I don't think I read many comics in the 90's but out off all the characters listed I would like to add the following to my collection:

Dr. Mid-Nite
Flash Wally West but current
Green Lantern Kyle Rayner but current
Huntress but Hush outfit
Plastic Man
The Shade
Superboy (first photo)
Tempest
Damage but current
Queen Bee
Robin (there are a few versions I want)
Wonder Woman Hippolyta


Top
 Profile  
 
 Post subject:
PostPosted: Fri May 08, 2009 5:55 pm 
User avatar
serves the Otter
Offline

Joined: Sun Nov 04, 2007 6:30 pm
Posts: 1984
Location: The Philippines
Darn. I just realized that most of the figures I'm jonesing for ARE from the 90's

_________________
Image
Visit www.customjustice.com- for JLU Customizers etc
Help build the JLU and DCUC wiki HERE! (open for all)


Top
 Profile  
 
 Post subject:
PostPosted: Fri May 08, 2009 6:54 pm 
Factory Worker
Offline

Joined: Sun Nov 04, 2007 6:30 pm
Posts: 848
I WILL buy every single one of the figures listed here but I especially want:

Aquaman
Connor Hawke GL
Kyle Rayner
Monarch
The Flash figures
Jesse Quick
Impulse
Ray
Zauriel
Aztek
Dr. Midnite
Shade
Prometheus
Jack Knight
Damage
Bloodwynd
The General

And I want to add:
Dr. Polaris
The Extremists
Neron (I may be the only one)


Top
 Profile  
 
 Post subject:
PostPosted: Fri May 08, 2009 8:08 pm 
Knows his stuff
Offline

Joined: Sun Nov 04, 2007 6:30 pm
Posts: 507
If they make good versions of Jack Knight Starman and The Shade (along with Fire and Ice), I think I could quit collecting completely, happy and fulfilled. Their DC Direct versions left a LOT to be desired.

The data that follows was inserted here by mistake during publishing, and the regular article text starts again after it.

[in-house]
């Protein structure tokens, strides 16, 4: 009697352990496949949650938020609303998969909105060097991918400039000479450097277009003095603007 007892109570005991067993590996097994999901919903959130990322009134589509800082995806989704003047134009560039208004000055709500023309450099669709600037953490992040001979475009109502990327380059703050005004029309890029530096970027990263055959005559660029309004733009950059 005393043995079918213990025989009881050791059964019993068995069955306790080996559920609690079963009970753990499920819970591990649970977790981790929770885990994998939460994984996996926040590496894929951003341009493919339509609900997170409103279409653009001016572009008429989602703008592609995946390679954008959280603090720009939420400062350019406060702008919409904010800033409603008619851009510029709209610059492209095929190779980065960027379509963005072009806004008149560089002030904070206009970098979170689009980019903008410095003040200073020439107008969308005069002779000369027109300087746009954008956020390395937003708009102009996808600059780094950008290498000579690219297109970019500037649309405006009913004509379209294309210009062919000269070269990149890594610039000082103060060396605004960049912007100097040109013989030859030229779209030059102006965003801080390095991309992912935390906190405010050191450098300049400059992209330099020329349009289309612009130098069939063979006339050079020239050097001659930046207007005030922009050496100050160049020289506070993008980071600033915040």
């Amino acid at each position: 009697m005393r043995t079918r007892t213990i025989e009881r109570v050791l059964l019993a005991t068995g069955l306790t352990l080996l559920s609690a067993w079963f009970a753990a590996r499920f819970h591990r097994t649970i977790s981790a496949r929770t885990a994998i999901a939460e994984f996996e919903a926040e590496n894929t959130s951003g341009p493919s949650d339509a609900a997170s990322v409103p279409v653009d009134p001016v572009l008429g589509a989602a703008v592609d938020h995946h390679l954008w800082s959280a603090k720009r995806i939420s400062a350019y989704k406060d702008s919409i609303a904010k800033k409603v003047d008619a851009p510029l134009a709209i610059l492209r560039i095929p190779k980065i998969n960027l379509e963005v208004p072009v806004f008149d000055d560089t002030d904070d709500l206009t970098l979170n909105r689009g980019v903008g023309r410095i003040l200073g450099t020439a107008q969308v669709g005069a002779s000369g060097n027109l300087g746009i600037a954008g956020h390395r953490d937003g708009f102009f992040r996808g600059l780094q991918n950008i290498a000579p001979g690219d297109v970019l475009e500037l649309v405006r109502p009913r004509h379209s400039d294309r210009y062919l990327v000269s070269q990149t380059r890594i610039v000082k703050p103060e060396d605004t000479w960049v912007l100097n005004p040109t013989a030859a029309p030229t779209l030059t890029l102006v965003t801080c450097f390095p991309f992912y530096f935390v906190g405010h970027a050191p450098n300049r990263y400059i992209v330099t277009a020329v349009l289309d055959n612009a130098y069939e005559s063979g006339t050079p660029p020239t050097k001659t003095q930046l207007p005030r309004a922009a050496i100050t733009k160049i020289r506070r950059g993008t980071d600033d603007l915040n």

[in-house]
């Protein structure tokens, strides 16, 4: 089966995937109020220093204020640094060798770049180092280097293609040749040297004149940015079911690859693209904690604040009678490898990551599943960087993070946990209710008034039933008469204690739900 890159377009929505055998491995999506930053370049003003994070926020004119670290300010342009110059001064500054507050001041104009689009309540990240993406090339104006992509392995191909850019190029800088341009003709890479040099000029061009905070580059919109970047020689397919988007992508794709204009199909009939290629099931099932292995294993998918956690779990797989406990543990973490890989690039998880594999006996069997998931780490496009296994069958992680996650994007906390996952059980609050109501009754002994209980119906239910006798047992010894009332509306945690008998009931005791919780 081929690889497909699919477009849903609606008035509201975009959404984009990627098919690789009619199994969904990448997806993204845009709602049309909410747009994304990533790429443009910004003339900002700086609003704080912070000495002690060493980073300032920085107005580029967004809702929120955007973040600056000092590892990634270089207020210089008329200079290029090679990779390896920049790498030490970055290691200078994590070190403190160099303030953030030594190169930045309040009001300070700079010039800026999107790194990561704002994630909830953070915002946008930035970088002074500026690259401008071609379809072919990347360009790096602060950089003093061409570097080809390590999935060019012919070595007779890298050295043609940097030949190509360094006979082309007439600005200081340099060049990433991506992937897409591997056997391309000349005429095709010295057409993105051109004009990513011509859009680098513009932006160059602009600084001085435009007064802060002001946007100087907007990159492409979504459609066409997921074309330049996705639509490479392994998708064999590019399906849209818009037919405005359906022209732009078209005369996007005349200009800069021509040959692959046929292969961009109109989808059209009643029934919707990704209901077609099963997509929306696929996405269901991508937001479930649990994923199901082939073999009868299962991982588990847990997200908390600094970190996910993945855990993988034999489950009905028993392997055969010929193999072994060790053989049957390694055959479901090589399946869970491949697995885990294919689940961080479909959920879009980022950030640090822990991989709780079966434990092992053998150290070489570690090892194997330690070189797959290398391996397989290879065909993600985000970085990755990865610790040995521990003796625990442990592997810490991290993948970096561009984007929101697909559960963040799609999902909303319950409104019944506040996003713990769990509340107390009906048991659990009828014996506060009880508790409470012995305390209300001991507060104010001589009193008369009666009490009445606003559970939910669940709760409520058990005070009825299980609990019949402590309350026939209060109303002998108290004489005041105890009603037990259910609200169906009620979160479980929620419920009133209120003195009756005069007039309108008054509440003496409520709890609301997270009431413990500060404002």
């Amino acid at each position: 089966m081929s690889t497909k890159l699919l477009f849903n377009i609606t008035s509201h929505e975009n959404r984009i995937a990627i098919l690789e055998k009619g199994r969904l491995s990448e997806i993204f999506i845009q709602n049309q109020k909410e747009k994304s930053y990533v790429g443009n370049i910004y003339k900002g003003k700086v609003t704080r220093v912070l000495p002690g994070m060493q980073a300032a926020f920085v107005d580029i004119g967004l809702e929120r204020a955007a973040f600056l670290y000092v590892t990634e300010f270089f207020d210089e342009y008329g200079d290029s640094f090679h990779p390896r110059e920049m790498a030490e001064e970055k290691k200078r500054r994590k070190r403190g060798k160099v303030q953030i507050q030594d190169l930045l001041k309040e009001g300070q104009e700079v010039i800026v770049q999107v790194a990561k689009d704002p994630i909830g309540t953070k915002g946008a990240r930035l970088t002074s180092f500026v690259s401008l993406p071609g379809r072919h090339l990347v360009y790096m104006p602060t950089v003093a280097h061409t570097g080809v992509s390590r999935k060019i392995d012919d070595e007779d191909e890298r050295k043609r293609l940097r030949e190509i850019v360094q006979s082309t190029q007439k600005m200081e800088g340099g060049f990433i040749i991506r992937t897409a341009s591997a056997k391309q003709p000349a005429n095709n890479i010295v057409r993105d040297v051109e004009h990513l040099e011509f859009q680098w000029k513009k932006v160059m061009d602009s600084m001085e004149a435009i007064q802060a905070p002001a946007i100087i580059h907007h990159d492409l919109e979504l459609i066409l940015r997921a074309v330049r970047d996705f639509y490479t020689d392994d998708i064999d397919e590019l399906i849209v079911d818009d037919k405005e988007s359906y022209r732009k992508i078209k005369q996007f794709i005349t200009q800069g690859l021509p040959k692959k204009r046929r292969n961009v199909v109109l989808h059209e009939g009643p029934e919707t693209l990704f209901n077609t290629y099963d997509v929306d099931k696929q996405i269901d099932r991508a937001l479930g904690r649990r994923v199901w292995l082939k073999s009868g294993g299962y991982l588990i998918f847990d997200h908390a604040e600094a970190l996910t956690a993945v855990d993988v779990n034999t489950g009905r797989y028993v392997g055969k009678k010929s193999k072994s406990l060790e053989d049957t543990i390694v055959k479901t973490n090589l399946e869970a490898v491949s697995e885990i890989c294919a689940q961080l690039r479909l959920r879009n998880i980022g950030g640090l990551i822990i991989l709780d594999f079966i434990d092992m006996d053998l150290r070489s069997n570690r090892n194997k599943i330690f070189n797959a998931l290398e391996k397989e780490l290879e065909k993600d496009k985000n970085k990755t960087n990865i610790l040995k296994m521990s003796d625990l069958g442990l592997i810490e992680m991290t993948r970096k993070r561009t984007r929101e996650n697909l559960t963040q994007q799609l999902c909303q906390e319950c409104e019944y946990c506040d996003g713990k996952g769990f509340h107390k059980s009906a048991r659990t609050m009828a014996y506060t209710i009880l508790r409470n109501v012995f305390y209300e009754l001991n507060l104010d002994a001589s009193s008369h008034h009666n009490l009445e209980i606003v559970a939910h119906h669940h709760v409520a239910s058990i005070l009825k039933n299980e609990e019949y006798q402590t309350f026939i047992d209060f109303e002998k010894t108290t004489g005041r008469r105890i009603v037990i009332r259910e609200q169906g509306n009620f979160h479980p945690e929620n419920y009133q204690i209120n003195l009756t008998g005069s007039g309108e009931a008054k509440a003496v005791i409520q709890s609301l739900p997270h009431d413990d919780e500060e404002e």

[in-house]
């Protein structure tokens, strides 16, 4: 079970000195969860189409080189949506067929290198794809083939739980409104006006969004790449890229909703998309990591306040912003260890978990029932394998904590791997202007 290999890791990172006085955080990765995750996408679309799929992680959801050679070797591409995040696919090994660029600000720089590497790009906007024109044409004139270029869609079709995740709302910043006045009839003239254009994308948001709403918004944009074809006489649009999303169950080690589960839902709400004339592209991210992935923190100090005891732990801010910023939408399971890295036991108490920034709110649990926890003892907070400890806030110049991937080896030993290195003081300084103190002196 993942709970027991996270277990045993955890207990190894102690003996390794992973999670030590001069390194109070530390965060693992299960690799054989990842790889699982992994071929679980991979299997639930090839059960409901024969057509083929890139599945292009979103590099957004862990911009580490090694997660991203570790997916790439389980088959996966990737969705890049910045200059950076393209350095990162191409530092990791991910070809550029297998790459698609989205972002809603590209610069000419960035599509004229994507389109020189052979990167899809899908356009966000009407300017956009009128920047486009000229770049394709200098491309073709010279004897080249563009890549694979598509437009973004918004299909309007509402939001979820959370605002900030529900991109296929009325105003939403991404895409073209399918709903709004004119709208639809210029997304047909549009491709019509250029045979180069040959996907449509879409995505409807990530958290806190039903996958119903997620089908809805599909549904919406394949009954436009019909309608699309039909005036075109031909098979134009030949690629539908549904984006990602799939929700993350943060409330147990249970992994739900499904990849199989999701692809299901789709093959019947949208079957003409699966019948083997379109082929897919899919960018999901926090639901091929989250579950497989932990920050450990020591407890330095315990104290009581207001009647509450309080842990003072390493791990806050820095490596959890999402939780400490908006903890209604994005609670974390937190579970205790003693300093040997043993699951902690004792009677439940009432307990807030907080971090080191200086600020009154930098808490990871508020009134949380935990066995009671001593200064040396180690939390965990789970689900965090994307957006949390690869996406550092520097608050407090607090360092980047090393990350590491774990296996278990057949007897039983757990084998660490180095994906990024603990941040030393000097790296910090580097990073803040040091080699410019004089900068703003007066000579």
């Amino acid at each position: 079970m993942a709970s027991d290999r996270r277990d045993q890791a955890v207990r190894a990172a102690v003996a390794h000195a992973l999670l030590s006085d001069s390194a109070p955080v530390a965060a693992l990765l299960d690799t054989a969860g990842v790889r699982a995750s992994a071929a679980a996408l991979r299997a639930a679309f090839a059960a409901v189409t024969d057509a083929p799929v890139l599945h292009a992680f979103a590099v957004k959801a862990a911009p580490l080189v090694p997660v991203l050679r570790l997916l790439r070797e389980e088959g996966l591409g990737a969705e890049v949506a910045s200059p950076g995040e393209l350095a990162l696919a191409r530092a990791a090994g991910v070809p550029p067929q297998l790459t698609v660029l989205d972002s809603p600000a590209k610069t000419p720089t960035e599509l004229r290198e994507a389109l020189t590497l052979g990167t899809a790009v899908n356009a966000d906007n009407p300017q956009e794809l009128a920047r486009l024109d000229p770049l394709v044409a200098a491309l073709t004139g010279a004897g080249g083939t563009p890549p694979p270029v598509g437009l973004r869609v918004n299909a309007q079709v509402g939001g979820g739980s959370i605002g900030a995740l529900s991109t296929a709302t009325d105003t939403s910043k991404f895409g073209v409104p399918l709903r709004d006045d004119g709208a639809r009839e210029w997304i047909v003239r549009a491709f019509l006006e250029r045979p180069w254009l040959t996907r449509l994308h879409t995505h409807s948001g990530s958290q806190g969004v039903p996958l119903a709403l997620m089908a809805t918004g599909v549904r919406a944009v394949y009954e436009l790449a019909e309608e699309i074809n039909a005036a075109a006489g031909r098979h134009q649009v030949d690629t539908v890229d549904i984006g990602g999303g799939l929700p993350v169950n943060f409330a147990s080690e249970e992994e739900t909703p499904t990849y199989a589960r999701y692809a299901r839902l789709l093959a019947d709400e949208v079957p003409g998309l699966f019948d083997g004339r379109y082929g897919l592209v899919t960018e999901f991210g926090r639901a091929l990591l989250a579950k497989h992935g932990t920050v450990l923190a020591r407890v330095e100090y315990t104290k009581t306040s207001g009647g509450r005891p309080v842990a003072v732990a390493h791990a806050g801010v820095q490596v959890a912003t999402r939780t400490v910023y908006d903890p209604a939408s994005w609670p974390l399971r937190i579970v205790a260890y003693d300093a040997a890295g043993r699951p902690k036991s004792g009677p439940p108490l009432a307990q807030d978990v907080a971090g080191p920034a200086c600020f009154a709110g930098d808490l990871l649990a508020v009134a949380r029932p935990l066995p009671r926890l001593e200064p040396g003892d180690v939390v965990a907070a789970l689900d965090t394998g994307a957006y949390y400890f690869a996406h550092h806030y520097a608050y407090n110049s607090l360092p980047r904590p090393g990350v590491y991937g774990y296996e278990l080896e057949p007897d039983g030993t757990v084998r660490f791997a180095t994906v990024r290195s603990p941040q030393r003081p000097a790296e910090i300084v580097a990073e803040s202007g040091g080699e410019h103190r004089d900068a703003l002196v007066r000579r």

Of course, I'd be all for a Wally West Flash too, considering DC Direct never made a perfect version.


Top
 Profile  
 
 Post subject:
PostPosted: Fri May 08, 2009 10:21 pm 
PVC
Offline

Joined: Sun Apr 05, 2009 9:12 am
Posts: 186
I think as far as importance to the DC Universe, Oracle absolutely deserves to be made, but I have a great deal of trouble figuring out a way to make a normal woman in a wheelchair "Sell" to a store like Wal-Mart or Target. I hope we get her, but I also feel like she's got a much harder road to travel on the way to plastic compared to the rest of the list.

I really hope we see Kyle get some form of representation by Mattel, thus far all we've gotten is the one in JLU and that's only because they couldn't make Hal(*prays that comment doesn't open that can of worms.*) He and Parallax are both high on my list personally.

I know a lot of people will always hate the thought behind it, and it certainly wasn't planned this way, but I feel like if you look back now at Hal's progression from GL through everything until he became GL again, it is some of the most in depth development a major character has ever gone through that I can think of. It may have taken years to get back to this point, but I also think how anyone who writes for GL now has so many aspects of Hal's life they can explore, from the lingering emotions of his ordeal with Parallax to his time as the Spectre to his return to the mortal plane, in the end it has made him a very rich character, whether intentional or not.

_________________
If there are 2 villains and 20 heroes, what do the heroes do all day? Talk about their prostate problems?


Top
 Profile  
 
 Post subject:
PostPosted: Sat May 09, 2009 8:17 am 
Resin
Offline

Joined: Wed Apr 08, 2009 7:29 pm
Posts: 369
Location: new york
superfriend wrote: